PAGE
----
Before this new chapter in the rivalry that defined English football of the decade, comparisons were made with the last two clubs to dominate the scene to this extent.
For many, Manchester United and Arsenal in the late 1990s and early 2000s had it all. There was the genius of Thierry Henry and Ryan Giggs. The raw aggression of Roy Keane and Patrick Vieira. The open hostility between Sir Alex Ferguson and Arsene Wenger. Once too they all threw loads of pizza on each other.
In contrast, their modern day equivalents Pep Guardiola and Jurgen Klopp are known to exchange congratulatory messages after their important accomplishments. There is a healthy respect between Manchester City and Liverpool players. There is no record of a post-match food fight to our knowledge. It’s a friendlier duopoly, to some extent.
There is still an advantage. You have the Kopparberg bottles and the broken bus. The opposites of Raheem Sterling and Joe Gomez in the canteen in St George’s Park. But it all says that, rather than pre-match set in the players’ tunnel, the most serious sticking point between these two clubs in recent years is the alleged hacking of a scouting database.
This rivalry is a completely different beast from those of the past. It’s a 21st century rivalry. It is decided by finely tuned algorithms and moments of artistry, in the air-conditioned offices as much as on the training ground. And when you trade some of the mud, blood and guts we knew for a culture of marginal gains, battles are won and lost in that respect.
This is an old cliché of course – that football is about “thin margins” – but it has never been truer of a rivalry during the Premier League era than that between Guardiola’s City and Klopp’s Liverpool. Indeed, in their case, it is not only the league titles that are decided along fine and weak lines, but also the substance of their legacies. Both these teams and the managers will be remembered as great. Both could be greater.
Were it not for the 11.3mm separating the ball from the goal line that night here in early 2019, it’s entirely possible that Klopp would have two titles instead of one, ending the long wait even earlier. Instead, Guardiola can almost boast a clean sweep. Almost. Klopp’s Liverpool would have a strong claim to be the best of the post-1992 era if City weren’t around. If Liverpool weren’t there, City would have an open and closed case.
One statistic dominated the preparation of this game. Since the start of the 2018-19 season, City have won 338 points. Liverpool had won 337. In four seasons to date, there was really only one Rizla card between them. It is remarkable, even before considering those totals they have accumulated are among the highest ever seen, and that inability to separate the two colors and shapes their encounters.
The beauty of these games, compared to those of United-Arsenal, is that they are finely balanced to the point that the slightest adjustment, hesitation or error at any time can make the difference between victory and defeat and so much more. That is why, in the middle of the first half, Guardiola briefly took the position of right back, moving away over the white line and entering the field to direct the players on a possession, marking his brothel creepers with his chalk.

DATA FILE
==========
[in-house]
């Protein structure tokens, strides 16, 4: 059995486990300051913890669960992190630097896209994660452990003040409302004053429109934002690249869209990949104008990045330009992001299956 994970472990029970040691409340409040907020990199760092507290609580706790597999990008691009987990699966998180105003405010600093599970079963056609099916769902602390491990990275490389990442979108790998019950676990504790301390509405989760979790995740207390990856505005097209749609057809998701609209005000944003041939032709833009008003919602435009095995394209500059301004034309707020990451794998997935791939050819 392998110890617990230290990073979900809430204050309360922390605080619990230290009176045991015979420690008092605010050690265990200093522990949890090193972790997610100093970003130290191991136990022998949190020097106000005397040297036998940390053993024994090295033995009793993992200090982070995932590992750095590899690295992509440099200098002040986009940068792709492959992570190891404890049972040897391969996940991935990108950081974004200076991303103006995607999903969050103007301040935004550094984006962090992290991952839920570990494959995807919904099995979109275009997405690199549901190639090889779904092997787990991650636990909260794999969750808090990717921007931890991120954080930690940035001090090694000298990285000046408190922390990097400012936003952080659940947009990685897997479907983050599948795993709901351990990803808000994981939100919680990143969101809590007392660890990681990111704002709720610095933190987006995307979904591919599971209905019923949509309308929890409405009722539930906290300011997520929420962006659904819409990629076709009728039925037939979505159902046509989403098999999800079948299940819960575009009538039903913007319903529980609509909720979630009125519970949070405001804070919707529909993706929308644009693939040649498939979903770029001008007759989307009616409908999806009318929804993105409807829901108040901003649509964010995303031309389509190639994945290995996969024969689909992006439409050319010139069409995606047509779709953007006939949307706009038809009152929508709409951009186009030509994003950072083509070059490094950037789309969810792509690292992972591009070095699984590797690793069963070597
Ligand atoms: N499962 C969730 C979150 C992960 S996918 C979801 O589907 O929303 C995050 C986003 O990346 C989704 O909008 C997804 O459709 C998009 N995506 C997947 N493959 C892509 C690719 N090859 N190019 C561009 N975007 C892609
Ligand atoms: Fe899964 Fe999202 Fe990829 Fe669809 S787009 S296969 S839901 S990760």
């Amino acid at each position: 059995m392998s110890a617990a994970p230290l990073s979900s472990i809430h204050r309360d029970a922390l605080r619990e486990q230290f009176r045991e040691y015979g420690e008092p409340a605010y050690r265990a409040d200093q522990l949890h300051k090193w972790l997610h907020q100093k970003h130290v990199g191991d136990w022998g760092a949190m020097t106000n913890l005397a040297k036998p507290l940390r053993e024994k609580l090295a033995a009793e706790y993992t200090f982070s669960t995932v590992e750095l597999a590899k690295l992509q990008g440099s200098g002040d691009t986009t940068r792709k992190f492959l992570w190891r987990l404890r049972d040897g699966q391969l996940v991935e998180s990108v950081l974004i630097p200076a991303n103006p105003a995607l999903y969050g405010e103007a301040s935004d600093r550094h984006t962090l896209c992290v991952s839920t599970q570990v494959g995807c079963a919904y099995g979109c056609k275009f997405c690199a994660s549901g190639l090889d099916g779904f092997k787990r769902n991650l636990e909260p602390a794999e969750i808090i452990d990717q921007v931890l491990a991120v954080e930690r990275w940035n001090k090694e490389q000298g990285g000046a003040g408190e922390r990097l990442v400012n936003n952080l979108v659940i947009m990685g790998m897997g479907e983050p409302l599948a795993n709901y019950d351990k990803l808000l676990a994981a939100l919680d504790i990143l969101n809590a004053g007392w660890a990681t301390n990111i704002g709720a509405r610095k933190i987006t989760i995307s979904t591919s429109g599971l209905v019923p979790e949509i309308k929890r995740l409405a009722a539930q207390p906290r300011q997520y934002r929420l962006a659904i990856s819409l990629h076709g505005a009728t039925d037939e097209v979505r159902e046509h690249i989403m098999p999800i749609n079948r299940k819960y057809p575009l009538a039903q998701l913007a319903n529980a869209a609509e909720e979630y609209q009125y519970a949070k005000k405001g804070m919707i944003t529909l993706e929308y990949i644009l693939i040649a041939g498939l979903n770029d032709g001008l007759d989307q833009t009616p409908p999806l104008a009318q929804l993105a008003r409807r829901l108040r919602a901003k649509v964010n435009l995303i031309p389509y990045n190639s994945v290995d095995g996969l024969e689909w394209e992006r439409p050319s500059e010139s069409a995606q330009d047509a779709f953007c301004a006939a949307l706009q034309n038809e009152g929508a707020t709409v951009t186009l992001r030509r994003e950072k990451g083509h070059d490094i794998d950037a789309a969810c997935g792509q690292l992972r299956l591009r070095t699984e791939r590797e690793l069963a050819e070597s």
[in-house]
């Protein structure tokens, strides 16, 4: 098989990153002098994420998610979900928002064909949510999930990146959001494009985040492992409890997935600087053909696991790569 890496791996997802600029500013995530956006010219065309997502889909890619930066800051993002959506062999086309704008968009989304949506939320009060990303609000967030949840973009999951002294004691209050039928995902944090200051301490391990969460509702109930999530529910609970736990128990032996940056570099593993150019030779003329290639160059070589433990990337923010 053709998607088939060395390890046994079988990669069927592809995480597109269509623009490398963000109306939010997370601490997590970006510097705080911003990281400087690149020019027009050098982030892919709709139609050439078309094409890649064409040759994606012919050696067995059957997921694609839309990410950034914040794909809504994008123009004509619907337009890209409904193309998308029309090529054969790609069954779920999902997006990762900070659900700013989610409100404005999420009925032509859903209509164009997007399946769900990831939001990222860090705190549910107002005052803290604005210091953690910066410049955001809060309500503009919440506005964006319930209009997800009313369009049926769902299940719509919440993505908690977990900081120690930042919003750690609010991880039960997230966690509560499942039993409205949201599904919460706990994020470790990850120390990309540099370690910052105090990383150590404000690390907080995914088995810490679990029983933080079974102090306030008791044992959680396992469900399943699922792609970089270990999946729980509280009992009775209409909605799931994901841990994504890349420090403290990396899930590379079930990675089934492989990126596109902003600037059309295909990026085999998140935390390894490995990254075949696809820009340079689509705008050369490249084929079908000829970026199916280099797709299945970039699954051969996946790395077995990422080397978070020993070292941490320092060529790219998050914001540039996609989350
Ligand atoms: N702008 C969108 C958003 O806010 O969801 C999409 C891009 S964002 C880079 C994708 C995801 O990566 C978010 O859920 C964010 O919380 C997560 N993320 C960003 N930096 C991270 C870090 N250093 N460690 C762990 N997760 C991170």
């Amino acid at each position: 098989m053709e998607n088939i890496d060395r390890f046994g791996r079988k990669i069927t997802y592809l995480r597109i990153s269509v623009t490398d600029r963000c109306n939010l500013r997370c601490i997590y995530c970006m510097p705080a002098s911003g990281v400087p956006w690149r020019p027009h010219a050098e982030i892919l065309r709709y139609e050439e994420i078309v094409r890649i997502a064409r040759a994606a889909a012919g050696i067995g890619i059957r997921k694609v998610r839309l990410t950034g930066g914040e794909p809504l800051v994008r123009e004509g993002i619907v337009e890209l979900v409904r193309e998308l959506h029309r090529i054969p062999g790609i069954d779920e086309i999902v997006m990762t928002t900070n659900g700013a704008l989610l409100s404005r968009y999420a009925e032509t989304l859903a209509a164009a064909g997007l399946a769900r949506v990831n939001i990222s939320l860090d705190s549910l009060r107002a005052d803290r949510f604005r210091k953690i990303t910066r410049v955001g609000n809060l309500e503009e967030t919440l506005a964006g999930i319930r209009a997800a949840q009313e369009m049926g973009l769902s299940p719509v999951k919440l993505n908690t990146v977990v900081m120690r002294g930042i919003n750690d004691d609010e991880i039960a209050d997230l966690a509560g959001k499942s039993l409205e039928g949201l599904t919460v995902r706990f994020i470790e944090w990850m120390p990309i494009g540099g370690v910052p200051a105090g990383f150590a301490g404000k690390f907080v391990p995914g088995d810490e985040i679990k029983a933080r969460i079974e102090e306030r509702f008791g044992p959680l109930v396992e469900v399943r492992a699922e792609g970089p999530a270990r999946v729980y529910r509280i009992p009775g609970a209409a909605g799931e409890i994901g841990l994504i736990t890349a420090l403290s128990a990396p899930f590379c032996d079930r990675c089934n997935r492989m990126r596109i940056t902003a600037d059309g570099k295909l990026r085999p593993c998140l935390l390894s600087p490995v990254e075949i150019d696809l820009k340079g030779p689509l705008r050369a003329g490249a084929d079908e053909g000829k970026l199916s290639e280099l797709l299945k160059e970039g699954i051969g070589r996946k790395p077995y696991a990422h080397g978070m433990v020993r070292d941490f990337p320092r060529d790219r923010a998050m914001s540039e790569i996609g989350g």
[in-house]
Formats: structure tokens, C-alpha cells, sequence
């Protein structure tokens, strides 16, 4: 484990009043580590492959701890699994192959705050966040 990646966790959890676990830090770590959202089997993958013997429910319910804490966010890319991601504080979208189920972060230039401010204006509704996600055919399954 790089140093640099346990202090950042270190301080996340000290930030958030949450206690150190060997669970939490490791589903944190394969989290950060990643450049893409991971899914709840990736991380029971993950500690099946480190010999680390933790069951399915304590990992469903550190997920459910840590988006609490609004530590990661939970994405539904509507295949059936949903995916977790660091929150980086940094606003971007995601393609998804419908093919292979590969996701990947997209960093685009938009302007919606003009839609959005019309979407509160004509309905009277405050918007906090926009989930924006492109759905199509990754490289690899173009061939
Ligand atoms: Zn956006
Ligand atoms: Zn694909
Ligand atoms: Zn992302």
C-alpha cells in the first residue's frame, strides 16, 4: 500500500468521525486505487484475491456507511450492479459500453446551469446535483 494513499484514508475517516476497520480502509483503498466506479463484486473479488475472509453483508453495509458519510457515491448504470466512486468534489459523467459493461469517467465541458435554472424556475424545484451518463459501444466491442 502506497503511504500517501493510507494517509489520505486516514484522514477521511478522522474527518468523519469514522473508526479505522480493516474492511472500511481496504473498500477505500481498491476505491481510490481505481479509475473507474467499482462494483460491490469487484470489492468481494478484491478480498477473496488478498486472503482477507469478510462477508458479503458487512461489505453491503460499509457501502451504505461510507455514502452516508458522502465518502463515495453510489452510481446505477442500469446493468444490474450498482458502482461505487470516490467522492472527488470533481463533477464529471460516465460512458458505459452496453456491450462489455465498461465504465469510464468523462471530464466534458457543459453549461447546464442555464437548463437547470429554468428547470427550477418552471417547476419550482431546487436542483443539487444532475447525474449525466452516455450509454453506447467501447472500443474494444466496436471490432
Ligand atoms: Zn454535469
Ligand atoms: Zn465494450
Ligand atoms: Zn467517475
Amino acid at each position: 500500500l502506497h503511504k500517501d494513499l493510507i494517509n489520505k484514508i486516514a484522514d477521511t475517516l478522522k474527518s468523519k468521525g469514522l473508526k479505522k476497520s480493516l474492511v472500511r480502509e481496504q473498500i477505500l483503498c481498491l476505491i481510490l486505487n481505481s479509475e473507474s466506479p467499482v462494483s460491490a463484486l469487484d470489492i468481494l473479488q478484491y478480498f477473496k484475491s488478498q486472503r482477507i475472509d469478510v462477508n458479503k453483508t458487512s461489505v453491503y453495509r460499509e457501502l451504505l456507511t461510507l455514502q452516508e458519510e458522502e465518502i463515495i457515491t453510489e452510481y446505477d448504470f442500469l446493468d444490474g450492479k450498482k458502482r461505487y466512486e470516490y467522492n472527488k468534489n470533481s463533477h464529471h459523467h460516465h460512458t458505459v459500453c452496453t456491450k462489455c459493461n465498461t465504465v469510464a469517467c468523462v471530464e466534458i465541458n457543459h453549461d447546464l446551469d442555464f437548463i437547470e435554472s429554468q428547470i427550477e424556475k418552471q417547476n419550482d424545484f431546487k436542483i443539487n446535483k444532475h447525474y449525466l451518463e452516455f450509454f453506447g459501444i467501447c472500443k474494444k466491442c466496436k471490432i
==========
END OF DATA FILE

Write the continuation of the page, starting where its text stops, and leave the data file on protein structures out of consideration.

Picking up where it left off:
It’s also why just two minutes after this pulsating 2-2 draw, Kevin De Bruyne was maniacally barking instructions at his fellow strikers while in the middle of triggering a high press, fixing things on the fly, in hopes of getting that minimum. nick on the ball that could turn it in his favor. It was that kind of energy and intensity that led him to breakthrough, deflected by Joel Matip.
These are the thumbs Liverpool might be cursing tonight – that a detour should put them at a disadvantage so early in the match – but the breaks have also gone their own way. The high line that Klopp boldly employs lives to the limit by definition. He has been exposed on several occasions, failing to catch Gabriel Jesus’ run to the far post for City’s second, but he also captured Raheem Sterling in what Etihad thought was a potential winner.
That much-derided high line also provided the platform for the frantic pressing that upset City’s pace time and time again. There were long periods where Liverpool felt in second place, as if a gap between the two had finally been uncovered, until they hit a counterattack that restored the balance. Sadio Mane’s equalizer, 47 seconds from the second half, was one of these moments.
Eventually, and perhaps typically, they couldn’t be separated. As a result, little has changed. A dot still separates both sides at the top of the rankings, as it would if you went back almost four full years. The only major difference is that Liverpool now need a favor. I’m slightly behind. Here is the beauty of this rivalry made up of finer margins. It only takes a moment, between now and the end of May, to turn everything upside down.